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Gowan Pamphlet, slave preacher, cont.
Hear James Ingram, Colonial Williamsburg's Gowan Pamplet, tell how an enslaved man became the leader of Virginia's largest Baptist church.
OSU Science Pub: The Science and Politics of Being Born
As modern health care continues to evolve, so does the ongoing debate regarding giving birth at home or in a hospital. And no one knows that better than Melissa Cheyney, Ph.D., who holds the distinction of not only being a medical anthropologist but a licensed midwife, research director of the Midwives Alliance of North America and a mother. Cheyney for years has studied and written about the mechanisms that perpetuate the "home.../hospital divide." Her work has led her to support an "integrated
Lunch and Keynote Address: The Future of Finance
Robert C. Merton PhD ’70
School of Management Distinguished Professor of Finance, MIT Sloan School of Management
African American Folk Art
Folk Art from the African American tradition holds a wealth of cultural memory. Trish Balderson describes selected pieces chosen for the African American Folk Art Tour.Author(s):
Free Keyboard Shortcut Posters for your Classroom or Lab I often get students who take a long time to do simple functions on a computer or get confused as to what keys do what in certain applications. So I have put together this free printable collection of PDF's for you to download and stick in your
I often get students who take a long time to do simple functions on a computer or get confused as to what keys do what in certain applications. So I have put together this free printable collection of PDF's for you to download and stick in your
The Frenchman's Map
New questions are raised as old ones are answered in the study of the Frenchman's Map. Architectural researcher Ed Chappell talks about the document.
In Other Words
The cost of modern speech is paid in verbs as America trades eloquence for speed. Historian Cathy Hellier explains the change.Author(s):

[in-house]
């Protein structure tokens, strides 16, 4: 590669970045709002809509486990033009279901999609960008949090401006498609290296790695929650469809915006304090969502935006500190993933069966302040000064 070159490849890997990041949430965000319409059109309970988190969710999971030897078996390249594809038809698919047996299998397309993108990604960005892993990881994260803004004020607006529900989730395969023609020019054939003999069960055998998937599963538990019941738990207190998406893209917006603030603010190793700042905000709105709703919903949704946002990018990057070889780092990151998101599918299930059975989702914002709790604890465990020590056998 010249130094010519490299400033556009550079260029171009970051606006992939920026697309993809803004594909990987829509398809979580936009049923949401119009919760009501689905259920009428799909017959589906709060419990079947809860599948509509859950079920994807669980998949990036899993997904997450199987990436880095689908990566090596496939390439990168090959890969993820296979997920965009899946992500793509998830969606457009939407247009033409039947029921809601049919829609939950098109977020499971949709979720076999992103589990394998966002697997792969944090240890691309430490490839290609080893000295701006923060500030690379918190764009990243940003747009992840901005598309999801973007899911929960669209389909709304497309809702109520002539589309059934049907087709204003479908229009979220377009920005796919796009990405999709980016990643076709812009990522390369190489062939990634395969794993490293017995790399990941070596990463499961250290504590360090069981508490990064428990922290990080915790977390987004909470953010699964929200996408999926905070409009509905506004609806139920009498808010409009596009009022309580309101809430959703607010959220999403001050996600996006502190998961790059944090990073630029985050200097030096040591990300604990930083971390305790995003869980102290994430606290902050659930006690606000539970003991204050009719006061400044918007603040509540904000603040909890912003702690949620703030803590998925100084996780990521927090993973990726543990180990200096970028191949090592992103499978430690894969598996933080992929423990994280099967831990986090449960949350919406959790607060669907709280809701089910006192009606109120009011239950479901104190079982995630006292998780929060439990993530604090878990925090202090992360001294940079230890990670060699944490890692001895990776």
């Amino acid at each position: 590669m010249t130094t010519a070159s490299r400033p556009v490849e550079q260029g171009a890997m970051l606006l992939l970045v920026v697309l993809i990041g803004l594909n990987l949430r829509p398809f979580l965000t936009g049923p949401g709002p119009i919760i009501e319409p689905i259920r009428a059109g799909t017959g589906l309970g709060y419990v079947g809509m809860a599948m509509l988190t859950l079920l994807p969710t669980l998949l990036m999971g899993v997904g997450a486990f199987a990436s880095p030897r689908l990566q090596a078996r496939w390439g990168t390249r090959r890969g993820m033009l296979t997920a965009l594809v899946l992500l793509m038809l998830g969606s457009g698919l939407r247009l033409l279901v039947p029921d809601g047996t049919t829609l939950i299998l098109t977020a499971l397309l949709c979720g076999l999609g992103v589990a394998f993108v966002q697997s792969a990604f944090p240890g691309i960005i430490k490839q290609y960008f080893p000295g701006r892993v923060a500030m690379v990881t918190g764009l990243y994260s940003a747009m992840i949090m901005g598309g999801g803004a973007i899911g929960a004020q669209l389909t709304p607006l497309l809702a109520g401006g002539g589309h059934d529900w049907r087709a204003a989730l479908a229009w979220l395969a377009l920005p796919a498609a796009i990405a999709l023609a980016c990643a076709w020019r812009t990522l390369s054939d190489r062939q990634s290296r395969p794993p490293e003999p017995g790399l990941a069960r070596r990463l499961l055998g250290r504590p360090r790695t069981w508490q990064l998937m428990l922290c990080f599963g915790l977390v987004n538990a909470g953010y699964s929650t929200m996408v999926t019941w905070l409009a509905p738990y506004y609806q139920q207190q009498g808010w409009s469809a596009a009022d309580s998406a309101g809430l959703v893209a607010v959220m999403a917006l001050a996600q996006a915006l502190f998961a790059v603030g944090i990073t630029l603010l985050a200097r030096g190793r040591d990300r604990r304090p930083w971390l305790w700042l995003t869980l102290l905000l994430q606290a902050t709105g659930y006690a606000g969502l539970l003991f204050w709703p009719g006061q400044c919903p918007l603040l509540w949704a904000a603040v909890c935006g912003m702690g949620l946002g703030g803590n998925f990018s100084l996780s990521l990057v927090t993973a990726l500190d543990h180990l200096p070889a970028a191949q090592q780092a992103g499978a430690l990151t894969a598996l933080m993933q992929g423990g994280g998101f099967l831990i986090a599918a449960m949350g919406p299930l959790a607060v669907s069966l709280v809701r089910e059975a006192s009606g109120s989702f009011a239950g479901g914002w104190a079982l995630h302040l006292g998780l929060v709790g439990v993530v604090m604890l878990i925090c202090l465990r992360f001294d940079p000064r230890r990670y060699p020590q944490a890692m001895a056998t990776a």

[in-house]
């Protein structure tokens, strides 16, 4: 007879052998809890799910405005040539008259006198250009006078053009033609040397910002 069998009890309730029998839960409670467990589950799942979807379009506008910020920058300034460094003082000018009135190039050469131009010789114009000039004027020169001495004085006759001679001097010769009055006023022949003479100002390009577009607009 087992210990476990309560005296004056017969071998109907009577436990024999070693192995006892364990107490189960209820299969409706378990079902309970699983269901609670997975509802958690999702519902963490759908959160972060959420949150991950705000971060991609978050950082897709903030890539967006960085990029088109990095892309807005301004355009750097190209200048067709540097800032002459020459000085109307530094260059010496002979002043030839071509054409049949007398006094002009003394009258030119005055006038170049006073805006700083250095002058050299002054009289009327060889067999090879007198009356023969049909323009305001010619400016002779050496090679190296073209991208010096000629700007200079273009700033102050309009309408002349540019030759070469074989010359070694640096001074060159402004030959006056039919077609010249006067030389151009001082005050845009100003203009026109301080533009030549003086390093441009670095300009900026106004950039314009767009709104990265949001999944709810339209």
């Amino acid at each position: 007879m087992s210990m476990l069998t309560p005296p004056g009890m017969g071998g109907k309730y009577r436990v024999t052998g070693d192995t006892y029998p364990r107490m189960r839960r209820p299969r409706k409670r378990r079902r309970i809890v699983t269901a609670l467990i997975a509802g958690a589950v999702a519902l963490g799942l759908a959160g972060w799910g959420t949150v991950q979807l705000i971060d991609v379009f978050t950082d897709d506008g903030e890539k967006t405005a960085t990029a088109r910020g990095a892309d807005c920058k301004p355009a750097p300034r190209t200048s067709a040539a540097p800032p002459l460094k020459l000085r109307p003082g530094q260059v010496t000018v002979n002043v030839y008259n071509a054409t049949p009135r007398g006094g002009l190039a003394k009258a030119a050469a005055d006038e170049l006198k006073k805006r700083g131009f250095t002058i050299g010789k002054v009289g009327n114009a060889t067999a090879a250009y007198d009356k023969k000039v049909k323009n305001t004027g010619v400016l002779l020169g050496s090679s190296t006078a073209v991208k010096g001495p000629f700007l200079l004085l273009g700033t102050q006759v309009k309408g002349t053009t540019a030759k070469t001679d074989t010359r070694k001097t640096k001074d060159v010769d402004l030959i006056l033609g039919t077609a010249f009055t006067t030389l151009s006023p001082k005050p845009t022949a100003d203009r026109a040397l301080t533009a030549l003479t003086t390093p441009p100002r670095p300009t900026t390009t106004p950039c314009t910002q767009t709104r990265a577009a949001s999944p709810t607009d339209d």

The Jefferson Blog
A new blog subjects Thomas Jefferson's ideals to modern scrutiny. Add your two cents beginning this July.Author(s):
The Carolina Room
Modern-day curators focus on reversible restoration techniques. Conservator Shelley Svoboda describes the renewal of the Carolina Room.
Purpose-Built: Backyard Architecture
Backyard structures bespeak a separate history. Author Mike Olmert shares his study of outbuildings.Author(s):
Bruton Parish Churchyard
Individuals of all classes rest in the peace of the Bruton Parish graveyard. Church guide Anne Conkling describes one of America's oldest cemeteries.
The Cherokee Nation
The modern Cherokee Nation is enjoying a renaissance in language and culture. Living History Demonstrator Paula Nelson shares the resurgence.
Thomas Jefferson, Scientist
Thomas Jefferson's passion for politics is rivaled only by his passion for science. Historic Interpreter Bill Barker shares his study of the third president.
The Great Dust Storms
The Holloway Series in Poetry: Fanny Howe
Fanny Howe with graduate poet Yosefa Raz Introduced by UC Berkeley English PhD Candidate, Natalia Cecire One of the most widely read experimental poets today and the author of over twenty books of poetry, fiction, and essays, Fanny Howe hardly requires introduction to the Bay Area poetry community. Howe's wiry lyrics construct spaces of unsparing sincerity in which to examine and interrogate the embodied qualities of moral abstractions like mercy, guilt, and awe. Scouting through the complex te
The Deepest Living Fish
Humans have been fascinated by unexplored frontiers, such as the deep sea, for centuries. Meet an unusual creature, snail fish, discovered in the deep. Then join us as Wonderopolis takes a journey into the depths of the Mariana Trench to explore the deepest place on Earth. (1:07)
Science Outdoors - Linking Trees with Energy
This educational activity aims at helping students understand topics on biofuels, by calculating the volume of timber in real trees and calculating how much energy they could produce.
Winter Field Lab: Snow Hydrology
This field activity may be implemented during late winter or early spring when things have not quite thawed. Students collect their own data from a snowpack, including measuring water equivalent, identifying types of snow metamorphism, finding evidence of precipitation patterns, and judging possible snowpack hazards. Back in the lab, students evaluate their data, draw conclusions, and make a report. This activity is designed for upper-level undergraduate and graduate-level geohydrology courses.